Copernicia Cerifera (Carnauba) Wax, also called Carnauba Wax, is obtained from the leaves of the Brazilian tropical palm tree, Copernicia cerifera. It is used in the formulation in a wide range of products including baby products, bath products, lipstick, makeup, fragrances, coloring and non-coloring hair products, nail and skin care products, personal cleanliness products and shaving products. It is hypoallergenic.
Other waxes used for these products include:
- Beeswax is a wax secreted by honey bees.
- Euphorbia Cerifera (Candelilla) Wax is obtained from the plant Euphorbia cerifera, which is a plant that grows in North Central Mexico and the Texas Big Bend area.
- Rhus Succedanea Fruit Wax, also called Japan Wax, is obtained from the berries of the sumac Rhus succedanea, which grows in Japan and China.
|Brazilian Tropical Palm|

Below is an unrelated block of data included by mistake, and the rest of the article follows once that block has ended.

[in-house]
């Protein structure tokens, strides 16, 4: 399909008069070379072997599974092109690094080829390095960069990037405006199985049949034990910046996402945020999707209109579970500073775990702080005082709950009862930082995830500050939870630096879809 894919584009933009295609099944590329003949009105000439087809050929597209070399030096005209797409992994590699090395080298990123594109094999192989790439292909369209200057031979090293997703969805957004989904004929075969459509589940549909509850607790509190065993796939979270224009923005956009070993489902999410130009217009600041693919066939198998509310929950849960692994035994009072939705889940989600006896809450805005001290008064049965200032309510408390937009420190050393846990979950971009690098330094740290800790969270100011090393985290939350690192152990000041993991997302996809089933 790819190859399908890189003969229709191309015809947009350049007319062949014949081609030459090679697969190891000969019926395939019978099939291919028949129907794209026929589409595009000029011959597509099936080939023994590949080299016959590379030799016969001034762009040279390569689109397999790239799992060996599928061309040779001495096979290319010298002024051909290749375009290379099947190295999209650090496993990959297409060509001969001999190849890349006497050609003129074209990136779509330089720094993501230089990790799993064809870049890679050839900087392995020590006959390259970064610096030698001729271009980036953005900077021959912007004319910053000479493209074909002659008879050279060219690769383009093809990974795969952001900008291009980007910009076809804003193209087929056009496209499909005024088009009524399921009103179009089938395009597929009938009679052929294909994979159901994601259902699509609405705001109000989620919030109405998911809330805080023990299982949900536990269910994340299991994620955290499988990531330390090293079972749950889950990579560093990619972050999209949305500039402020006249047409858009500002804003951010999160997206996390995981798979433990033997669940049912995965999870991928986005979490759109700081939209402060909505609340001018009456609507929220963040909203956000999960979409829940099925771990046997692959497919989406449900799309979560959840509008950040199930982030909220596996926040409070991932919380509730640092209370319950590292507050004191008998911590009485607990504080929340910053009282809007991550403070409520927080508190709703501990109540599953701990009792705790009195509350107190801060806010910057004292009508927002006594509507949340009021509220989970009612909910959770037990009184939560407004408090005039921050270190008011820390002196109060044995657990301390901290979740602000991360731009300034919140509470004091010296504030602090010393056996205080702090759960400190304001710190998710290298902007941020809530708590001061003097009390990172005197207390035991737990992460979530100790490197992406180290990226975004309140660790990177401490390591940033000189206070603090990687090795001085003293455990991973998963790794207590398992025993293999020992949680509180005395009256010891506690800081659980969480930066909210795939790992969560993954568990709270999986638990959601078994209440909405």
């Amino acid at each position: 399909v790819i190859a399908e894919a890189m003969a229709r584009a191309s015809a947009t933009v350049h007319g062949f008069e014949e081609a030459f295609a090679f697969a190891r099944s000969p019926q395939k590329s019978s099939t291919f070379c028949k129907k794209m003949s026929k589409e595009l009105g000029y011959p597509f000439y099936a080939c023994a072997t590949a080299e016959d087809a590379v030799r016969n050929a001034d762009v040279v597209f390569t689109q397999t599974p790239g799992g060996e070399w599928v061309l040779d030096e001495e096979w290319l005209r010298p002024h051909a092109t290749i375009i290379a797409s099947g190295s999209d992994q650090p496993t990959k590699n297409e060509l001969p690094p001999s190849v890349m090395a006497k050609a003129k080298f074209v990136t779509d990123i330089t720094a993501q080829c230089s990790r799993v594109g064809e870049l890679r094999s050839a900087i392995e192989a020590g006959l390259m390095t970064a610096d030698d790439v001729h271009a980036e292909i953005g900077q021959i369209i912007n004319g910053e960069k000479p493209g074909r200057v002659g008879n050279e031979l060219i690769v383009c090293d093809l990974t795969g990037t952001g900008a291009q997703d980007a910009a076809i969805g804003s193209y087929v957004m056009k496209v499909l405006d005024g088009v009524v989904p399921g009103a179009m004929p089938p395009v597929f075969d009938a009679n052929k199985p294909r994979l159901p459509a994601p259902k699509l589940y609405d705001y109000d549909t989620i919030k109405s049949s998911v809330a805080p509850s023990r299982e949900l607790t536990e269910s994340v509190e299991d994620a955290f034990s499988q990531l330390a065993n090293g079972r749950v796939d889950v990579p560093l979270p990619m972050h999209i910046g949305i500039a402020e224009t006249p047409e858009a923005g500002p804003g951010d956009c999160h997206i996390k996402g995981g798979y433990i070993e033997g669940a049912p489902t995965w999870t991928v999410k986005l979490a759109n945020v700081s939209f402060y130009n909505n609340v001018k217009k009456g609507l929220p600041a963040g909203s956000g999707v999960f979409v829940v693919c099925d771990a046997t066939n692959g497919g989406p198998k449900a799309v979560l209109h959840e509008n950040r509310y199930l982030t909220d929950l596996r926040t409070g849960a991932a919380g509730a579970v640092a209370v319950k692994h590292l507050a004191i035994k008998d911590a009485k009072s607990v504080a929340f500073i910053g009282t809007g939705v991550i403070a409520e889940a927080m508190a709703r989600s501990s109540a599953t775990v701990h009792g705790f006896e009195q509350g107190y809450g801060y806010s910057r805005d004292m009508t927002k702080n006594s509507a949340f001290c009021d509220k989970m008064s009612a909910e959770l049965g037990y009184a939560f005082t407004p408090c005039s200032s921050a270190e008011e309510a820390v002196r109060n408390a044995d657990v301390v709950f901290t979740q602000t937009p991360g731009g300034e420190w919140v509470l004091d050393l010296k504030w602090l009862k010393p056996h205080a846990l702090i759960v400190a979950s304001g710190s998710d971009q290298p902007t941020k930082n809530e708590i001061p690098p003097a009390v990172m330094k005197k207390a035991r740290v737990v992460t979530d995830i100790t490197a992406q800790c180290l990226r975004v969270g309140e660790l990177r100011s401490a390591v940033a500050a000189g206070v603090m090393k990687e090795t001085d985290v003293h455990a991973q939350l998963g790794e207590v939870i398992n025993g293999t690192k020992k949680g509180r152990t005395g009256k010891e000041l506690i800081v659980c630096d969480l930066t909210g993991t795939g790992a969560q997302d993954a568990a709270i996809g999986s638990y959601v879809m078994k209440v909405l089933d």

Waxes help to keep an emulsion from separating into its oil and liquid components, especially in cosmetics and personal care products that require a creamy consistency. These waxes also increase the thickness of the lipid (oil) portion of solid and stick-like products such as lipstick, giving them structure, allowing for a smooth application, and keeping them solid. When used in eye makeup, the waxes stiffen but do not harden the product, and the flexibility and plasticity of the waxes facilitate application. These waxes may also function in depilatory products to remove unwanted hair mechanically.
Carnauba Wax is the hardest of the commercial vegetable waxes. It is a tough, amorphous, lustrous wax that varies in color from dirty yellow to brown, green or white. This wax is sometimes called Brazil Wax.